2000-04-15 / Columnists
From The Artists Studio
Rockaway Artists Alliance
From The Artists Studio
By Susan Hartenstein
The Printmaking Workshop has been Robert Blackburn’s life for the last 50 years. The passion with which he speaks of it is that of a father for his child. For Blackburn, the Printmaking Workshop is not a place, it is a philosophy. The workshop has been run according to this philosophy since it was co-founded by this determined man in 1948. An artist’s skills, believes master printmaker Blackburn, are meant to be shared with others and passed on to future generations. Accordingly, artists from around the world and of various disciplines, have flocked to this studio to learn from master printmakers in a stimulating atmosphere of cooperation and generosity, where experimentation is encouraged and a sense of community has been established. In this cooperative atmosphere established by Blackburn, creativity flourishes. Experienced printmakers teach less experienced ones, printers at all skill levels learn from each other. Facilities have been made available to those who might otherwise not have had access to them.
The day I visited the workshop, located at 19 West 24 street in Manhattan, the activity was busy, with ideas and techniques flowing among the artists. Pasha Ouperov, master printmaker from Russia, was showing his photoetching technique to a woman from Jamaica. South African Elizabeth Harington, a longtime teacher at the workshop, was teaching RAA’s Geoff Rawling, from England, how to achieve layers of color in his prints. RAA’s Christian Le Gars, from France, was perfecting his skills in solar plate intaglio printing. Romanian Ana Golici was quietly working on her project. One of the accomplishments of which Blackburn is most proud is that his workshop has served a multi-cultural population. For a nominal fee, one may work and study at this not-for-profit workshop. It has also provided scholarships, demonstrations and an outreach program to New York schoolchildren. Foreign artists have studied here and brought these techniques and philosophies back to their countries. Some have also returned to teach in the workshop.
Looking towards the future, the Printmaking Workshop is exploring a partnership with an established university, art institution or foundation that will provide financial assistance as well as exposure and study of the workshop’s enormous collection of prints, and of the techniques that created them. Thus the legacy of Robert Blackburn can be preserved. The timeless underlying philosophy of this invaluable artists’ resource can be passed on for even more generations to come.
RAA watercolorist Christian Le Gars has of late brought his unique vision and considerable talent to the art of printmaking through his study at the Printmaking Workshop. Le Gars’ work has been chosen to be included in the Workshop’s prestigious print collection. A fine show of his prints and paintings are to be seen through April 29 at the French bistro L’acajou, 53 West 19 street in Manhattan.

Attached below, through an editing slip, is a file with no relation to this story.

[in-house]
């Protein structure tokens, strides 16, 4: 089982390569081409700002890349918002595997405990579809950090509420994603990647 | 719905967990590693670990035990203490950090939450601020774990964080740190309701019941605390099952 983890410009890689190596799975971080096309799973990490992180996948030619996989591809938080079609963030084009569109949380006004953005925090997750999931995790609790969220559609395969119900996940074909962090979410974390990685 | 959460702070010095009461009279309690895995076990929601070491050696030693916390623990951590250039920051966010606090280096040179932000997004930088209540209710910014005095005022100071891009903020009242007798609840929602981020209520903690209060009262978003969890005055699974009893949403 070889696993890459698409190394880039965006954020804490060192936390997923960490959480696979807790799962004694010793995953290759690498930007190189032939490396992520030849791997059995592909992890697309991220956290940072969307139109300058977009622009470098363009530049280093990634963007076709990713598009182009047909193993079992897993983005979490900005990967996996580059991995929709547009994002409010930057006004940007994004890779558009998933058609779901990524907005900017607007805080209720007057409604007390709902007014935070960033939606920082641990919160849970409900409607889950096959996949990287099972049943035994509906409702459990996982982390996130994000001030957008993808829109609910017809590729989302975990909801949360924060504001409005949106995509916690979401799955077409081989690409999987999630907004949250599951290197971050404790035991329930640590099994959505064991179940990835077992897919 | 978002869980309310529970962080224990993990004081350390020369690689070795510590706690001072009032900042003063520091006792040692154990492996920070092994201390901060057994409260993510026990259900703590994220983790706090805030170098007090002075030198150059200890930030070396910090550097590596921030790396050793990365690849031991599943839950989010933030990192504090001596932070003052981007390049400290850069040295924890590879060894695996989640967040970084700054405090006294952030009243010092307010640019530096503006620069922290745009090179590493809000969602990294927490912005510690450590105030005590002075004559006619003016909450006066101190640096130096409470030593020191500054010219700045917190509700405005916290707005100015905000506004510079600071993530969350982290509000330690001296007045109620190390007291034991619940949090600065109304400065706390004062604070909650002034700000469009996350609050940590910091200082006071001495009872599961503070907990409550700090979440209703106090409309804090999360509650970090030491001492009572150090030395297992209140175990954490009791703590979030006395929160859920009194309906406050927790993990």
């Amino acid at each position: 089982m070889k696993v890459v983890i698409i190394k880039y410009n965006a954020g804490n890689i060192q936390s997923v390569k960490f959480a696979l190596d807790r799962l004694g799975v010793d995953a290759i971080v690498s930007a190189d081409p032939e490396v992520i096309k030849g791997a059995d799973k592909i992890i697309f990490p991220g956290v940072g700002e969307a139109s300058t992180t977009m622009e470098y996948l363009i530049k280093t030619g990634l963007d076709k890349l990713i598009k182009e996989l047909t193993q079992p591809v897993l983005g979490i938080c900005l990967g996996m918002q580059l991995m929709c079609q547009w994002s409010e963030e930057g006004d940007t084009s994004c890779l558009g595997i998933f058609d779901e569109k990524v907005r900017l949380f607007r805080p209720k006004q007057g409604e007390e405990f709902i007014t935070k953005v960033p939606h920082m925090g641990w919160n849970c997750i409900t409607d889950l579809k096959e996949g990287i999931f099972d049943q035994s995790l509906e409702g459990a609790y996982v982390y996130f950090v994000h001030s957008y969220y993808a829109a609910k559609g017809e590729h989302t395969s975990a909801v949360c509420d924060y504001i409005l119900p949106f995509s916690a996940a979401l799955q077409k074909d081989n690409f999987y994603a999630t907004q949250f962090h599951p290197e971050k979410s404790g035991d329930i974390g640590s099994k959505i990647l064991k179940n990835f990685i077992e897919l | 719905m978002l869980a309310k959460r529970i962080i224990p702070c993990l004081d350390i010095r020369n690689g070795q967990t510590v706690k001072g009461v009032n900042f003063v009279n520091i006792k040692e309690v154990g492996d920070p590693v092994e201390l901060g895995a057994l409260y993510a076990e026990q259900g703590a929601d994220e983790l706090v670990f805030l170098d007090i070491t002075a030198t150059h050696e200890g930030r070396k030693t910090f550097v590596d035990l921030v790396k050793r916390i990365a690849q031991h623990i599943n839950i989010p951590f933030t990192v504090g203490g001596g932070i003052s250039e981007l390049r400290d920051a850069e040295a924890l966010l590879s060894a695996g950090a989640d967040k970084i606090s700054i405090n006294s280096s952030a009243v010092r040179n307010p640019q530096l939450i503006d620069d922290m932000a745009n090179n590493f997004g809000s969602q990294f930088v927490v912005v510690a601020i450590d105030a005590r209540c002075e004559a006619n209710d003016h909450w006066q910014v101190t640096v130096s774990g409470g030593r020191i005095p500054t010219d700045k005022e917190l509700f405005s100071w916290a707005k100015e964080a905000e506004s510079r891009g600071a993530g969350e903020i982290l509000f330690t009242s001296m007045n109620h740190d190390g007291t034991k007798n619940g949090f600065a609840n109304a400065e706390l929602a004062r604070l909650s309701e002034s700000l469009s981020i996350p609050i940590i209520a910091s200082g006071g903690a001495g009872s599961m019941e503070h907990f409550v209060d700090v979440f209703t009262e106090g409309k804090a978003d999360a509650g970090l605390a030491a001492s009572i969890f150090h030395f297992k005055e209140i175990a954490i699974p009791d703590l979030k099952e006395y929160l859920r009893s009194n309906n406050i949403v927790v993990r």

At first glance at his watercolors, one might think that Le Gars’ style is realism. However, with closer examination the viewer realizes that the paintings explore the relationships and balance between almost abstract shapes and between those shapes and the spaces around them. The works play with the rhythms and dances of these elements and of dark and light. His prints are an even purer distillation of Le Gars’ impulse to reduce the visual to its essentials—to tell the whole story in simplified terms.
Many of the pieces capture the unique feel and lighting of a city at night. In the marvelous "La nuit Americaine", Le Gars uses a tilted perspective and the tension between vibrantly dark silhouette and brightly colored city lights to express the jauntiness and excitement of that McDonald’s on Broadway. Silhouette is an element Le Gars often employs. Reduced to only the essential lights and darks and a few abstract shapes, the print "Le bungalow des Artistes" expresses the wildness and energy of the magical place where several artist friends meet once a week. Included in this exhibit are four prints based on the marvelous prints Le Gars exhibited in the Brooklyn Watercolor Society show about which I wrote earlier this year.
Danny Kohn, one of the co-owners of L’acajou, enjoys presenting the works of a different artist about four or five times a year for a month each. He says it changes the feel of the restaurant each time and gives him a chance to live with the artwork for more than just an afternoon’s visit to a gallery. Join Danny and explore the ambiance of this fine French bistro while you view, at your leisure, the beautiful work of Christian Le Gars.
Submission dates for works to be juried for inclusion in the RAA exhibit at Starbuck’s in Howard Beach are April 28 from 7:30 to 8:00 p.m. and April 29 from 11:00 a.m. to 2:00 p.m. in sTudio-6 (building T-6) in Fort Tilden. The exhibit is to run from May 1 through May 28, culminating in an outdoor show May 27 and 28, Memorial Day weekend. Pieces are to be framed and ready for hanging by wire, well secured across the back. Further details will be included in next week’s column.
Enjoy. See you here next week.